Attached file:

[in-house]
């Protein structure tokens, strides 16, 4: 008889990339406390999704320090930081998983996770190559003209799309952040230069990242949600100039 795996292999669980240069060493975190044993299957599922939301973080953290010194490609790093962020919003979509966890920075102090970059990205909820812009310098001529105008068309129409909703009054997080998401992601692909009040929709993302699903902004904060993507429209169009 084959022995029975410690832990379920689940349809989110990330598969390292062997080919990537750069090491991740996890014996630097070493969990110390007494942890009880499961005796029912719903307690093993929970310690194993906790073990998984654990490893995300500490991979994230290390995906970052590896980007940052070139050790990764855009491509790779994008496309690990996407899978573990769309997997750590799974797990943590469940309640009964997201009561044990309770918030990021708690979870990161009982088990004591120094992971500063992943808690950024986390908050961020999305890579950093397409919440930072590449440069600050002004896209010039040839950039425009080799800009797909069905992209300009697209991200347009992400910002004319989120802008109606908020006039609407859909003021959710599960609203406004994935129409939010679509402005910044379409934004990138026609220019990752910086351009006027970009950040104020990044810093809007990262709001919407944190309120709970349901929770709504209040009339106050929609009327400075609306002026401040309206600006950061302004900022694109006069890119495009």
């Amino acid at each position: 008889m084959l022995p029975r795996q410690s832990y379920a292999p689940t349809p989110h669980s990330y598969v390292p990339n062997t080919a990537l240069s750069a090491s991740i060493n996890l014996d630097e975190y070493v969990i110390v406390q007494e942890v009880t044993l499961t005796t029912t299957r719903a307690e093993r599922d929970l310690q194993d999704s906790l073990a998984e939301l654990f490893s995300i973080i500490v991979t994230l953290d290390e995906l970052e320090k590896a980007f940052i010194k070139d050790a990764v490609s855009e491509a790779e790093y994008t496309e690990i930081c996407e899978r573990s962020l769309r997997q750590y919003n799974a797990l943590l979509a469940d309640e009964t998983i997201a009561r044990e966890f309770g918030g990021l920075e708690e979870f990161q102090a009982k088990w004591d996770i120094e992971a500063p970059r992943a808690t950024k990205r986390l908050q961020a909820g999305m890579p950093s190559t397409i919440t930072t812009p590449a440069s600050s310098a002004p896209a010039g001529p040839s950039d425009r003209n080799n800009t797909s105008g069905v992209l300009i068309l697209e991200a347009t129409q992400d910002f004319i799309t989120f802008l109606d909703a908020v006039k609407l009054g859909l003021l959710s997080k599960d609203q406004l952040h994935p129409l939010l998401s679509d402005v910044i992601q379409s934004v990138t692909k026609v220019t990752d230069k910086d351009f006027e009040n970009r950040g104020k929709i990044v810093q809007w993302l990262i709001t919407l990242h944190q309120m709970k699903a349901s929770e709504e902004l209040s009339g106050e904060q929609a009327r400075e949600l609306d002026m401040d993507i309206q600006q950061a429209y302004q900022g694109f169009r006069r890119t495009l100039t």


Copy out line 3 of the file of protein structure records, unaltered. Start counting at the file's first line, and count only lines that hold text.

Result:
């Amino acid at each position: 008889m084959l022995p029975r795996q410690s832990y379920a292999p689940t349809p989110h669980s990330y598969v390292p990339n062997t080919a990537l240069s750069a090491s991740i060493n996890l014996d630097e975190y070493v969990i110390v406390q007494e942890v009880t044993l499961t005796t029912t299957r719903a307690e093993r599922d929970l310690q194993d999704s906790l073990a998984e939301l654990f490893s995300i973080i500490v991979t994230l953290d290390e995906l970052e320090k590896a980007f940052i010194k070139d050790a990764v490609s855009e491509a790779e790093y994008t496309e690990i930081c996407e899978r573990s962020l769309r997997q750590y919003n799974a797990l943590l979509a469940d309640e009964t998983i997201a009561r044990e966890f309770g918030g990021l920075e708690e979870f990161q102090a009982k088990w004591d996770i120094e992971a500063p970059r992943a808690t950024k990205r986390l908050q961020a909820g999305m890579p950093s190559t397409i919440t930072t812009p590449a440069s600050s310098a002004p896209a010039g001529p040839s950039d425009r003209n080799n800009t797909s105008g069905v992209l300009i068309l697209e991200a347009t129409q992400d910002f004319i799309t989120f802008l109606d909703a908020v006039k609407l009054g859909l003021l959710s997080k599960d609203q406004l952040h994935p129409l939010l998401s679509d402005v910044i992601q379409s934004v990138t692909k026609v220019t990752d230069k910086d351009f006027e009040n970009r950040g104020k929709i990044v810093q809007w993302l990262i709001t919407l990242h944190q309120m709970k699903a349901s929770e709504e902004l209040s009339g106050e904060q929609a009327r400075e949600l609306d002026m401040d993507i309206q600006q950061a429209y302004q900022g694109f169009r006069r890119t495009l100039t």